But there's no denying that director Sam Mendes does a superb job maintaining tension - and releasing it from time to time so we can take a breath, have a laugh, sit back from the edge of our seat - as he shows how seriously the James Bond character can be taken, without breaking it.

Review by Louise Keller:
Establishing a sense of urgency from the outset, the 23rd Bond film hits its tall target with a bonus back-story, character establishment and strong storyline to balance the action. As a consequence, we are offered a film that is uniquely Bond, not just another action thriller with tokenisms. The formula might remain the same with its exotic locations, wry touches of humour, seduction and danger (as well as that famously shaken dry martini), but here there is something far more vital about Ian Fleming's 007, whose confident exterior is countered by shadows from the past. Skyfall is one of the best Bond films ever. You'll want to see it again.

Through Sam Mendes' skilful direction, we are transported into the unique world of Bond where relationships weigh in as precariously as issues of life and death. The attention to detail is impressive, with little nuances throughout, including the music cues that depict humour, attitude and reinforcement of the essence of the Bond character. Superbly made with a clean plot line, we immediately recognise the significance of the list of NATO agents that has fallen into the wrong hands and understand how in this age of terrorism, MI6 needs to do everything possible to get it back.

Coming even closer to death than he did in Casino Royale, Daniel Craig's James Bond has never been so vulnerable. Craig has always been credible as Bond: he looks as good in his action scenes as he does in a tailored dinner jacket. His appeal to women is assured. The relationship between Judi Dench's M and Bond is the integral piece of the story line and the fiery, sarcasm-filled confrontation between the two of them on Bond's return after his near demise is one of their best scenes together. With M central to much of the action, Dench has ample opportunities to shine. The scene when Bond takes M for a purpose-filled ride in the famous Aston Martin DB5, complete with eject button is one worth anticipating.

Craig's physical prowess is matched with words by Dench, whose days at MI 6 are numbered, according to Mallory (Ralph Fiennes in top form), the new Chairman of the Intelligence and Security Committee. Ben Whishaw as Q, the new geeky gadget man, brings an offbeat dynamic and a new 21st Century sensibility. Naomie Harris as Eve, who gives 007 a close shave with a traditional, old fashioned razor ('sometimes the old ways are best,') is a lovely and important presence. As for sex, it is implied, like the shower scene behind the steamy frosted glass, although the scene between Craig and stunning Bérénice Marlohe as Sévérine, the seductress wearing a low-cut backless dress with a Beretta strapped to her thigh is temptation at its most provocative.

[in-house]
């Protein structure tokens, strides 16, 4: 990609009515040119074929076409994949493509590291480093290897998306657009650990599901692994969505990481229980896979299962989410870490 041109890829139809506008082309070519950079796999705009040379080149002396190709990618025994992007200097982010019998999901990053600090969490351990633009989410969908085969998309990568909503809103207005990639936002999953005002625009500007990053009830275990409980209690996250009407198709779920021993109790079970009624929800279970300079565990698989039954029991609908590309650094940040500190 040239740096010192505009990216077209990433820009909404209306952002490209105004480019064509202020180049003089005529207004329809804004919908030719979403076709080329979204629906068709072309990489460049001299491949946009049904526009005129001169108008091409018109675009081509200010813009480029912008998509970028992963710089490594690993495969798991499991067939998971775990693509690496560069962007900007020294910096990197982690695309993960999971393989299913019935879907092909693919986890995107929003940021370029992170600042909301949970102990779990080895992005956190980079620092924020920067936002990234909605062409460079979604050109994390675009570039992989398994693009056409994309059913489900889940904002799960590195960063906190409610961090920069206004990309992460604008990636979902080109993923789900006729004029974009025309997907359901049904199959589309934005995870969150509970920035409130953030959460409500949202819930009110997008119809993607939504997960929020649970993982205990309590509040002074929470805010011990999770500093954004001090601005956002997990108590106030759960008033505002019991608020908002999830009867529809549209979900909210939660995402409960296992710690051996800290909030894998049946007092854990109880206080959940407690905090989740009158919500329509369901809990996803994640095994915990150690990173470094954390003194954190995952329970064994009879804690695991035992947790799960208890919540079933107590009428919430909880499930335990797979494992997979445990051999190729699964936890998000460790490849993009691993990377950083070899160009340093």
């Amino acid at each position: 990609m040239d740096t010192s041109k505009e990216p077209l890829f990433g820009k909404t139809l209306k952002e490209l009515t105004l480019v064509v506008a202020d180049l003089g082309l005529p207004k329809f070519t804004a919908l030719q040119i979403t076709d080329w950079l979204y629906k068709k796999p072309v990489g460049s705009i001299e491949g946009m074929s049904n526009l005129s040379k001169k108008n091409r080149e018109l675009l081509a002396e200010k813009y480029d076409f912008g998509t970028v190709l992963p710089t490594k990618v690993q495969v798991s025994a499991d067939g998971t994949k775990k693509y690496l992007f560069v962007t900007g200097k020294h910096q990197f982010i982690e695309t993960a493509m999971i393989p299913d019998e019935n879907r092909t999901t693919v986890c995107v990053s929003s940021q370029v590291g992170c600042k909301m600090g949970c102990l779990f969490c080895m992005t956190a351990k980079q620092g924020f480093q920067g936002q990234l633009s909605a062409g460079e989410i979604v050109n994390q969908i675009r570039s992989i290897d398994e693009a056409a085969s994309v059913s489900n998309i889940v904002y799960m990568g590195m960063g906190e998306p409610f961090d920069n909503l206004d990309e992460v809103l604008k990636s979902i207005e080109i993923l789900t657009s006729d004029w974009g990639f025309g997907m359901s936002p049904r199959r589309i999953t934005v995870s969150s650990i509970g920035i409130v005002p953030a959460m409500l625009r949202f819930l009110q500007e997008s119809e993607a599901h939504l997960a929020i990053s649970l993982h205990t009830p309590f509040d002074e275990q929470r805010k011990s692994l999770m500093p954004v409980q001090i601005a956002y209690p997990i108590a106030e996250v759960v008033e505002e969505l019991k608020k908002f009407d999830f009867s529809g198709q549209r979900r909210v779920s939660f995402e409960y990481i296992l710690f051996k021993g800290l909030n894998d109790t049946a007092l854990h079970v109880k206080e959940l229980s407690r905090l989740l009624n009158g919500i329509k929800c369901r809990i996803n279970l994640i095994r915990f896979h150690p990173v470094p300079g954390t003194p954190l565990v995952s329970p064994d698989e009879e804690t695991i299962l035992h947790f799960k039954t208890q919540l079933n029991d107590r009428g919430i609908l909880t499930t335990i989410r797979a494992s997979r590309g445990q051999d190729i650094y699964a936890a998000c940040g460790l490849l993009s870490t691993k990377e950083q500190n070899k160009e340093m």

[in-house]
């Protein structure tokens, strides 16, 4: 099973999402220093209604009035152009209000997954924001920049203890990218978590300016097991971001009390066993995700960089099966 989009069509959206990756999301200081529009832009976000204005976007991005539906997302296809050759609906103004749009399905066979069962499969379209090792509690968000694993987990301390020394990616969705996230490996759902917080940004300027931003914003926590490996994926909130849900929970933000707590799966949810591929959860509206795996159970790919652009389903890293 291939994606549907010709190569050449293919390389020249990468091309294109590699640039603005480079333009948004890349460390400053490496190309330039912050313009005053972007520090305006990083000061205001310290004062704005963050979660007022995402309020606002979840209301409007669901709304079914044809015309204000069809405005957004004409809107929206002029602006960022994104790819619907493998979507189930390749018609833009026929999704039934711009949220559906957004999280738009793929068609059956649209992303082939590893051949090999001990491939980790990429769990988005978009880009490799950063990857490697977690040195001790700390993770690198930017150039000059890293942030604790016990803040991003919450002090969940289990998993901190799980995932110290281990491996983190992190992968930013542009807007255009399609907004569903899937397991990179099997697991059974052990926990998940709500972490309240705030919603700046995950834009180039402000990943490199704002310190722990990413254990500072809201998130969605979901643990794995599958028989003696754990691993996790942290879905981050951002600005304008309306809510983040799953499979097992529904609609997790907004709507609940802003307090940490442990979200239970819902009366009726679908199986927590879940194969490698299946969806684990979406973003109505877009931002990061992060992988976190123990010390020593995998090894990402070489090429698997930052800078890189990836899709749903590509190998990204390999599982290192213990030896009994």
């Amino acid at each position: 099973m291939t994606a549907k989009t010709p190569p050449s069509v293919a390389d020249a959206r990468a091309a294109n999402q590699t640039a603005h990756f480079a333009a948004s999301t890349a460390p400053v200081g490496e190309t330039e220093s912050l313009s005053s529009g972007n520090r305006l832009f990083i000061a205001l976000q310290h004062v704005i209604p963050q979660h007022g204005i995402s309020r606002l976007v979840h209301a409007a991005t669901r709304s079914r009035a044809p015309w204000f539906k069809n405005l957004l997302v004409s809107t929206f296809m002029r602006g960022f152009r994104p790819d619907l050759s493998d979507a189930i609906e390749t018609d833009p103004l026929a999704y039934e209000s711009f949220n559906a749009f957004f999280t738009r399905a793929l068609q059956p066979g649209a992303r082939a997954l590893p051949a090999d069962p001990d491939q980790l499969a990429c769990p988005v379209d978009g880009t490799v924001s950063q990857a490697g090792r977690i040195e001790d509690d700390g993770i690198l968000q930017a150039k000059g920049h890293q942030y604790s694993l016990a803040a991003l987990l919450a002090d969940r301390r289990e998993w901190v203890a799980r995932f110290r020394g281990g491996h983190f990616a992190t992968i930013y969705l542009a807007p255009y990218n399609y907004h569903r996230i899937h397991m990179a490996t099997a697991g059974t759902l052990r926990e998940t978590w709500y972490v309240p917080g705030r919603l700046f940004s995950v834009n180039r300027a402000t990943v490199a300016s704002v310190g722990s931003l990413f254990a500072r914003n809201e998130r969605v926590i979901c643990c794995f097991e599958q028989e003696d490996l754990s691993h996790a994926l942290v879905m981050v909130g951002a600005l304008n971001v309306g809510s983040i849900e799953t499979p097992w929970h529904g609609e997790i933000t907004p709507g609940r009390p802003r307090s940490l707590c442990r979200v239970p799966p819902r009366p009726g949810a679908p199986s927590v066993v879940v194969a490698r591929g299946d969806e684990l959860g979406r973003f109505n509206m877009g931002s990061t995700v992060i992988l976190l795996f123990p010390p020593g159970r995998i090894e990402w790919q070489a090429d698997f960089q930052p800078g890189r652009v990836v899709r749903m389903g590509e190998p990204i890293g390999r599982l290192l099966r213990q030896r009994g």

We are kept waiting to meet the villain, but it is worth the wait. Javier Bardem is terrifying as the eerily monstrous Silva, the former field agent with effeminate mannerisms and a softly spoken delivery that defy his every action as he plots his revenge. Bardem is a master of nuance - every glance, movement and detail is moulded together to form a larger-than-life character that remains grounded by his human foibles. A totally different creation to Bardem's Oscar-winning villain in Joel and Ethan Coen's No Country for Old Men, Silva is a complete characterization: he is pathetic as well as repulsive. By the time all the elements are set for the climactic scene in the remote, austere Scottish location of Skyfall, where the young James Bond grew up and left his secrets buried in its secret passages, all guns are blazing for a spectacular fiery conclusion.

The title song (reminiscent of Shirley Bassey's Diamonds are Forever) is sung with grit by Adele and the fabulous underwater title sequence does not disappoint, with its visual montages that range from skimpily clad girls, red fiery swirls, dragons, stags and striking imagery of death.

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by Andrew L. Urban


Javier Bardem

(UK/US, 2012)

CAST: Daniel Craig, Judi Dench, Ralph Fiennes, Ben Whishaw, Berenice Marlohe, Javier Bardem, Naomie Harris, Albert Finney, Ola Rapace, Helen McCrory, Rory Kinnear,

PRODUCER: Barbara Broccoli, Michael G. Wilson

DIRECTOR: Sam Mendes

SCRIPT: Neal Purvis, Robert Wade, John Logan


EDITOR: Stuart Baird

MUSIC: Thomas Newman


RUNNING TIME: 143 minutes


AUSTRALIAN RELEASE: November 22, 2012